Igor Stravinsky (1882-1971)
Symphony in C
2: Larghetto Concertante
4: Allegro non troppo
Stravinsky’s Symphony in C was composed in difficult circumstances. He had been living with his family in Paris since 1934, while continuing a long-term affair with Vera de Bosset. His wife Katya had long since become aware and eventually, accepting of his infidelity. In 1938, Katya, already stricken with cancer, contracted tuberculosis, which she passed both to her husband and their daughter Lyudmila. They were all confined to a sanatorium where Lyudmila died in November 1938, followed within months by her mother. Then in June 1939 Stravinsky’s own mother died. This was surely the most wretched period of his life.
Stravinsky sketched the first two movements of what became the Symphony in C in the sanatorium in response to a commission from the Chicago Symphony Orchestra. A further sign of his standing in America came with the offer of a lucrative post at Harvard. Stravinsky’s star was waning from the height of his fame in Europe, and so he was only too happy to accept the post.
Politically the time was ripe to leave Europe, although Stravinsky was not in personal danger from the rise of the Nazis as were Jewish composers such as Schoenberg. He was essentially an apolitical conservative. Understandably for someone who had been cut off from his homeland and culture by revolution, he sought order above all. This probably explains his rather unfortunate admiration for Mussolini throughout the 1930s. If he was in any doubt that the winds were blowing against him, he would have received a rude awakening in 1938 when the Nazis included his work in their exhibition of “Degenerate” Art. This, coupled with his desperate financial straits (the Chicago commission was the only one on the table at the time) made emigration an attractive prospect. Thus in September 1939, as war broke out, Stravinsky boarded a boat for the United States. He resumed work on the symphony in New York. In early 1940 Vera followed him, and became his second wife.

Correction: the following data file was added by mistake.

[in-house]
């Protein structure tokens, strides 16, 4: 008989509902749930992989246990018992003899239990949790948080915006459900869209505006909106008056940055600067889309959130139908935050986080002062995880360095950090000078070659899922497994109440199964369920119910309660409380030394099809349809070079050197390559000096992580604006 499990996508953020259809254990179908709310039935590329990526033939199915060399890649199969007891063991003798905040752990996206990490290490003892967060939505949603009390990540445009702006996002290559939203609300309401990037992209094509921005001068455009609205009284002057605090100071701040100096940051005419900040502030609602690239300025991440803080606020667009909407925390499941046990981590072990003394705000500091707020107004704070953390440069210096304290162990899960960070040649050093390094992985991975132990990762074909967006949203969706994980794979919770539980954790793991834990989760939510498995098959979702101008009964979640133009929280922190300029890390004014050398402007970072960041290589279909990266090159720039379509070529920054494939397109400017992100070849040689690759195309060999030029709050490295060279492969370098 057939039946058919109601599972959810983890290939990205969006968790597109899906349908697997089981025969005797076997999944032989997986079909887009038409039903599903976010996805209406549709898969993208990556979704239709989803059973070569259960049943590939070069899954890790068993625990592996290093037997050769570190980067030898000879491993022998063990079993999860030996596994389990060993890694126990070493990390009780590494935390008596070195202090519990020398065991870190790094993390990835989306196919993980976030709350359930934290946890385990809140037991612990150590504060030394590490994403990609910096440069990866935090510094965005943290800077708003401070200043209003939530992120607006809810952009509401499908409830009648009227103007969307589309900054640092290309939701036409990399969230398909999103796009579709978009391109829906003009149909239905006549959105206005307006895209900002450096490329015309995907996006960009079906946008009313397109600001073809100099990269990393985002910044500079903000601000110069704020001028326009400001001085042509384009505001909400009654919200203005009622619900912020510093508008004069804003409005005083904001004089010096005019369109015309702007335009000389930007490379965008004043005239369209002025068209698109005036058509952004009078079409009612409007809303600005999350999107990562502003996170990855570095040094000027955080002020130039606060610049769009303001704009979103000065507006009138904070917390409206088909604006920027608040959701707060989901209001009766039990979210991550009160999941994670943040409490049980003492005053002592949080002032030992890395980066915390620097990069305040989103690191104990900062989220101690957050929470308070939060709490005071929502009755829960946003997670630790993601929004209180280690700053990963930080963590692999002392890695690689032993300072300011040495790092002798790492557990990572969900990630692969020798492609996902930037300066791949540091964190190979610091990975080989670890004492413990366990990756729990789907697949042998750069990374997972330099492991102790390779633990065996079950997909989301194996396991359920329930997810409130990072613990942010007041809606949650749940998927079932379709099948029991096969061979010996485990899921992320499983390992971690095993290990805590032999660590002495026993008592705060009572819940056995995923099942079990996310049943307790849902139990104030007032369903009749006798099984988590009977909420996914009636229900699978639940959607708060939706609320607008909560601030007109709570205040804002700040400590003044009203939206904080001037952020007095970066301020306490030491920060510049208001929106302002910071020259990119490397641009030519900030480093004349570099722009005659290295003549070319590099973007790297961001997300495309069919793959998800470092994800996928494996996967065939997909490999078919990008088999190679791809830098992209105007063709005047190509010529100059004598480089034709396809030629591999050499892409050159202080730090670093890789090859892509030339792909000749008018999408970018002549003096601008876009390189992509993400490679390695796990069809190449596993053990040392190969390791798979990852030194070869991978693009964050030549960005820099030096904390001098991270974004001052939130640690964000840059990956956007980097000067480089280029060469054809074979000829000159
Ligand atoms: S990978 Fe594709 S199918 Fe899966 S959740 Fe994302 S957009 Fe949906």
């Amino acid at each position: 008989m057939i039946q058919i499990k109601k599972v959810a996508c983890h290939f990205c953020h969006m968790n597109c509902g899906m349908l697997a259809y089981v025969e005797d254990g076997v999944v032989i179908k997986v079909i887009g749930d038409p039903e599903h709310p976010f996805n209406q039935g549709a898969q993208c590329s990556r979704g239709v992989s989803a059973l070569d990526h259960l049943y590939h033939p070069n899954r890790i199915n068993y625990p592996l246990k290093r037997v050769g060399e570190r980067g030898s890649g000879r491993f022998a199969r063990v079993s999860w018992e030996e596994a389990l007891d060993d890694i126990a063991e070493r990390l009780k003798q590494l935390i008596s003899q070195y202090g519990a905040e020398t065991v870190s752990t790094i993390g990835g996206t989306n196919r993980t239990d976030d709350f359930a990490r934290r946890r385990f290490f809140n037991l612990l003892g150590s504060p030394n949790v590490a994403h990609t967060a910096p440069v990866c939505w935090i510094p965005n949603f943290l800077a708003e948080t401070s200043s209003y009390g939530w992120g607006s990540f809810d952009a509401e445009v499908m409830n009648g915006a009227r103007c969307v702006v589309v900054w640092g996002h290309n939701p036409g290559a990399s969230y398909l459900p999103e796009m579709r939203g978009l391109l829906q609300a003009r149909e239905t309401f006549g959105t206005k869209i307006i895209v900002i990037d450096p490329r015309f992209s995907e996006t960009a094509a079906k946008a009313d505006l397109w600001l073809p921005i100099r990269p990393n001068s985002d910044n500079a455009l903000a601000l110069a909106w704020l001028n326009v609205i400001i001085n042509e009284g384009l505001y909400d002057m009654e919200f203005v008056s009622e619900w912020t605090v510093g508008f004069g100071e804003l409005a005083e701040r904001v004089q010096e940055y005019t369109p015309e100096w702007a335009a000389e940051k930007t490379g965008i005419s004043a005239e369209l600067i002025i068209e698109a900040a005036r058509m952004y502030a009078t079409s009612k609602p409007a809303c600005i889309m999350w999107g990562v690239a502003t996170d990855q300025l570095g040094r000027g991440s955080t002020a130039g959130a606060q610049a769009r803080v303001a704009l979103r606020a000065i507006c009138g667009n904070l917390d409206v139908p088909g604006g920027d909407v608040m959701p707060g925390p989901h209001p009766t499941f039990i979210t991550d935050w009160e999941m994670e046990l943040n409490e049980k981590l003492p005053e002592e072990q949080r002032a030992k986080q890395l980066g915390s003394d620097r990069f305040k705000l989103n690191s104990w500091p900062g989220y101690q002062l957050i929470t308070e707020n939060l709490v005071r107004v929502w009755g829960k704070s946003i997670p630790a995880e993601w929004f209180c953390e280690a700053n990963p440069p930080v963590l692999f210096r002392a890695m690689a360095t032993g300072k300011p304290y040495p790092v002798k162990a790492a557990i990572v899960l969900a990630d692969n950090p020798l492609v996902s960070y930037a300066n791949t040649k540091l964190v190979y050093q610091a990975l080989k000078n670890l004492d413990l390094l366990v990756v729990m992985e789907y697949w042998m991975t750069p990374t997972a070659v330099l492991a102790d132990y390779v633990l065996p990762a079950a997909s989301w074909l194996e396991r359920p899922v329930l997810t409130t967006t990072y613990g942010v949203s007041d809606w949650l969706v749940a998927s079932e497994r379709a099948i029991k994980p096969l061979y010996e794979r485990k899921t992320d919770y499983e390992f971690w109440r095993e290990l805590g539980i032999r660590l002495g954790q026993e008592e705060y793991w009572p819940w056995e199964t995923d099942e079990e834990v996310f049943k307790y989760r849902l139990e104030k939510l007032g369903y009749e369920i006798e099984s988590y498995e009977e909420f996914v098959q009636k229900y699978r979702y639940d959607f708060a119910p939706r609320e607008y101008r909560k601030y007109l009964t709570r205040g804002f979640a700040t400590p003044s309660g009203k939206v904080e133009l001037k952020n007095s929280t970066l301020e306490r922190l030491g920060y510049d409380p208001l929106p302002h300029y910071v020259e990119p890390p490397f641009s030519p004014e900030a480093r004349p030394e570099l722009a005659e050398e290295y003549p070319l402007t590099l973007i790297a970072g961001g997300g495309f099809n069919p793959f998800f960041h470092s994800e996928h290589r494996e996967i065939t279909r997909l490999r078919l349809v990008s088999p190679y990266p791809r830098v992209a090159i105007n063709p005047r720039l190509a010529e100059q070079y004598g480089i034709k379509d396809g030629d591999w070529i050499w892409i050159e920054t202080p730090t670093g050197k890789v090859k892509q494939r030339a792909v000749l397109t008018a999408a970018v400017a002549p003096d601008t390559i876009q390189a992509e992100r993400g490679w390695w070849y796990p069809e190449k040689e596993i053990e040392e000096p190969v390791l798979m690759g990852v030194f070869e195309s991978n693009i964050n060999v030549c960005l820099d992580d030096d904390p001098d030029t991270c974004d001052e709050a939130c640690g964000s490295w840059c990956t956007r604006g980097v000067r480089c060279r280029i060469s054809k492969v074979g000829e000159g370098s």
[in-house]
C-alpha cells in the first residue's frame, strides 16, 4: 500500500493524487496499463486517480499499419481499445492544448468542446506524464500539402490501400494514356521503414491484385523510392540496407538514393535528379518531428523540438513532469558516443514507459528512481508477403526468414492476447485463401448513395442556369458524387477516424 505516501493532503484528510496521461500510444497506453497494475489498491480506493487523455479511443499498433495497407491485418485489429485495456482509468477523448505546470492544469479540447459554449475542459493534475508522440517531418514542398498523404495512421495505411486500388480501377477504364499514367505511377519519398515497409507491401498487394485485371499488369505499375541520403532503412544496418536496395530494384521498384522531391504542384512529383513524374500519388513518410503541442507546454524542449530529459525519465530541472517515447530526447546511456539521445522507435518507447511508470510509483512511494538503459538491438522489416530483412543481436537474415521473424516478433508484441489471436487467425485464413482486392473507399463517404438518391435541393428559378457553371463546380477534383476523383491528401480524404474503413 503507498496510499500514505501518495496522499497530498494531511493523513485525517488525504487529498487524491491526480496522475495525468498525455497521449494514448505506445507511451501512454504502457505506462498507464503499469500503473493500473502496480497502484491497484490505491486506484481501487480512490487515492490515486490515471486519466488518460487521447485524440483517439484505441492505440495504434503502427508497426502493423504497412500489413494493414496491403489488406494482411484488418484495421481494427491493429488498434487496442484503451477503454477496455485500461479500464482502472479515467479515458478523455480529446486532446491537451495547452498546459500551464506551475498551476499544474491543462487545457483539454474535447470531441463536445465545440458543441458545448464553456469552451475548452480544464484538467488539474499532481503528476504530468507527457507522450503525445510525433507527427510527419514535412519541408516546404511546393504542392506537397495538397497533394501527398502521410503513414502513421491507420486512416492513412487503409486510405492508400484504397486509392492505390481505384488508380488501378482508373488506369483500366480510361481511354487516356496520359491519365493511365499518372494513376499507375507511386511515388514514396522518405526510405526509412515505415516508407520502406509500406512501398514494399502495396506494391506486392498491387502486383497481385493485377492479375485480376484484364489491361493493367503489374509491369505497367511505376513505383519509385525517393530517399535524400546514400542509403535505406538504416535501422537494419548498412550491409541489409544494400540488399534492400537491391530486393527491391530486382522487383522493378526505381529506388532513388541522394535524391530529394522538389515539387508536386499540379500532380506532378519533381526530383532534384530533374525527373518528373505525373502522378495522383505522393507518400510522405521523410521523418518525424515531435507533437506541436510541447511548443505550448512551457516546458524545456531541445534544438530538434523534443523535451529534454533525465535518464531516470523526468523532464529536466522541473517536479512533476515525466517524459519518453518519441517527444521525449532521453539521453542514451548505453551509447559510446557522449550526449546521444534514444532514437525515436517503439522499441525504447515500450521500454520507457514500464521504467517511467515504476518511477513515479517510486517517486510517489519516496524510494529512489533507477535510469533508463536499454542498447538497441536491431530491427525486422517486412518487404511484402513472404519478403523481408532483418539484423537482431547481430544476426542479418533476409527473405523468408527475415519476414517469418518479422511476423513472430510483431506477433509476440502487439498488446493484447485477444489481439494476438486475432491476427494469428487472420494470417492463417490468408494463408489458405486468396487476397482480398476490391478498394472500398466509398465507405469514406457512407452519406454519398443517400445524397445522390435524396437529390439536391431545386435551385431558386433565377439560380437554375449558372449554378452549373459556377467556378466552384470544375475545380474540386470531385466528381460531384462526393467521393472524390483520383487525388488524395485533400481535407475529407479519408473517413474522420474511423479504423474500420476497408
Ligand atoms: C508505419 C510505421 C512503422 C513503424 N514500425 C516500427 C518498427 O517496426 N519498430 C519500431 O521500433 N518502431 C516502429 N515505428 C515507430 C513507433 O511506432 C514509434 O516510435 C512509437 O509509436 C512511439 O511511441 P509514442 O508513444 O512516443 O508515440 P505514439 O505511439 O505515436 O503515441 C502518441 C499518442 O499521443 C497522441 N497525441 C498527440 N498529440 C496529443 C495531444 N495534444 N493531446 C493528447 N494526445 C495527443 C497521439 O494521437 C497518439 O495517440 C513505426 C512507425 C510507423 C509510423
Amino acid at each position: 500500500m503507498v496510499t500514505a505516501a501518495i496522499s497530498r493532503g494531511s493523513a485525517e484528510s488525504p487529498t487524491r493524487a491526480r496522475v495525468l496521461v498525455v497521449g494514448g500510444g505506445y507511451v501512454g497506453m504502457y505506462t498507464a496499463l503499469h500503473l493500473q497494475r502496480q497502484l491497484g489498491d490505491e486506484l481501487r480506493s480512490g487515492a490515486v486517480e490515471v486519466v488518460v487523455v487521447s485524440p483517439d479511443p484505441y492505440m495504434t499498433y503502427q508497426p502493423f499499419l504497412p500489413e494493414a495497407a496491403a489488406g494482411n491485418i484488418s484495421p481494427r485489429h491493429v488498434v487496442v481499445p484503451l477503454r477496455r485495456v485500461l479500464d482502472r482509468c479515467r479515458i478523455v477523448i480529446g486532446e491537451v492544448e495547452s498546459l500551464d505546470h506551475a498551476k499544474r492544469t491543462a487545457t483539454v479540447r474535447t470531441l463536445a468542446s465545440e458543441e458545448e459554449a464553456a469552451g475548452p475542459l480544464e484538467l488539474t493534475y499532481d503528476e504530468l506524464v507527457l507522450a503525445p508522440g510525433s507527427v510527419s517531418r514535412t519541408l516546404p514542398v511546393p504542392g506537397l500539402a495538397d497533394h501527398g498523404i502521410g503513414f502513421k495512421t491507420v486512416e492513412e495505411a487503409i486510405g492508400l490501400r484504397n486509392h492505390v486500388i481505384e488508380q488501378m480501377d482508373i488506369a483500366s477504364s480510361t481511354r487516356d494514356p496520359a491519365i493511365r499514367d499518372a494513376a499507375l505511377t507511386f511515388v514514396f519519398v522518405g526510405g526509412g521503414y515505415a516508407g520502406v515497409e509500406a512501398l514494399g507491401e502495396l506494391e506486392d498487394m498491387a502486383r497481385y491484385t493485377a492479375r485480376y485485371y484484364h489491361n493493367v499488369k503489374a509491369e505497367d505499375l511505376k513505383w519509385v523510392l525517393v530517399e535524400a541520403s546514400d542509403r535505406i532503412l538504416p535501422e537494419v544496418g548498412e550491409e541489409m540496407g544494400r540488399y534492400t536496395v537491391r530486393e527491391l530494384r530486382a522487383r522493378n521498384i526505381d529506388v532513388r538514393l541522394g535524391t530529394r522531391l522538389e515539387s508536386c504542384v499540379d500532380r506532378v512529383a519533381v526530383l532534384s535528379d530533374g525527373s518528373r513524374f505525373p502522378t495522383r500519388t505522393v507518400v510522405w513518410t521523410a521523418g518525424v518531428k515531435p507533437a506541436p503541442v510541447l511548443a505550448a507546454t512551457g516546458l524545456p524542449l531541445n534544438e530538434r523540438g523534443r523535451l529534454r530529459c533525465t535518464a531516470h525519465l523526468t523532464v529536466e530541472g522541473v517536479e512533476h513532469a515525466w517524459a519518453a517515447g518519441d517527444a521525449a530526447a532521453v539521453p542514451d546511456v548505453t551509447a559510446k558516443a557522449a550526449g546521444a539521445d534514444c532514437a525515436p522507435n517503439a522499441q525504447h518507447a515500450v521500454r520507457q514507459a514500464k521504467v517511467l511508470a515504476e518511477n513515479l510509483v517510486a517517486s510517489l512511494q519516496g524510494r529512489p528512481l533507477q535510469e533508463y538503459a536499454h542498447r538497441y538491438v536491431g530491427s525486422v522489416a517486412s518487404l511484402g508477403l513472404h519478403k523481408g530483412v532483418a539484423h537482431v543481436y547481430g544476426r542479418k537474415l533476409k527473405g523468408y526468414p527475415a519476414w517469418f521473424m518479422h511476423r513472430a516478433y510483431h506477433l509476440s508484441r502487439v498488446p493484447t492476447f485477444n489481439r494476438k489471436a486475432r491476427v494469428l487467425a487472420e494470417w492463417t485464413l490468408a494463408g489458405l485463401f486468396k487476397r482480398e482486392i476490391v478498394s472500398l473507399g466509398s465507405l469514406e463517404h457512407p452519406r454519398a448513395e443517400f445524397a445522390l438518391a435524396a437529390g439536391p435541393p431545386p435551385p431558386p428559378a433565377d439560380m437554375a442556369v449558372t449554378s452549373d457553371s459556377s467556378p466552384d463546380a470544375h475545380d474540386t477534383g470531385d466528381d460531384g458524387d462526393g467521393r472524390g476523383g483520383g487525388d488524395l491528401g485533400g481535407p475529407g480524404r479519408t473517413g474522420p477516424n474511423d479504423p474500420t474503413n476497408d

Some of the philanthropic wives of Chicago who were bankrolling the commission had withdrawn their money from the commission when they found out how much Stravinsky would be earning for a year’s lectures at Harvard. Nevertheless, the symphony was completed in 1940 and premiered in November that year in Chicago. Its reception was lukewarm, and it remains something of a Cinderella among his works. Stravinsky would observe drily in later years that it only received as many performances as it did because he conducted them.
Stravinsky frequently and controversially changed his compositional style throughout his career. Many of his contemporaries accused him of adopting a series of masks in place of displaying a consistent artistic voice. With hindsight it becomes more obvious that beneath the constant shape shifting on the surface of his music there is an unswerving purpose and personality. Stravinsky’s approach to the past is more similar to our times than his own. It is seen not as a lineage to be continued, but a vast resource to be appropriated, quoted, distorted or adapted as suits the composer’s purpose. Although this symphony takes as its starting point the archetypes of Haydn, Mozart and Beethoven, it pursues its own course, transforming and distorting its found model to produce something that still sounds like it could have been written by no-one else.
The middle movements nod more to baroque models than anything classical. The third in particular caused Stravinsky some trouble. He attempted to write something that would perform the same function as a Haydn minuet or a Beethoven scherzo without being reminiscent of either. The finale begins forcefully, but concludes in an unexpectedly sombre mood. There is here a strong scent of Stravinsky’s devout Russian Orthodox faith: its ritualistic air suggests perhaps a prayer both for the three women he had lost and the continent he had left behind.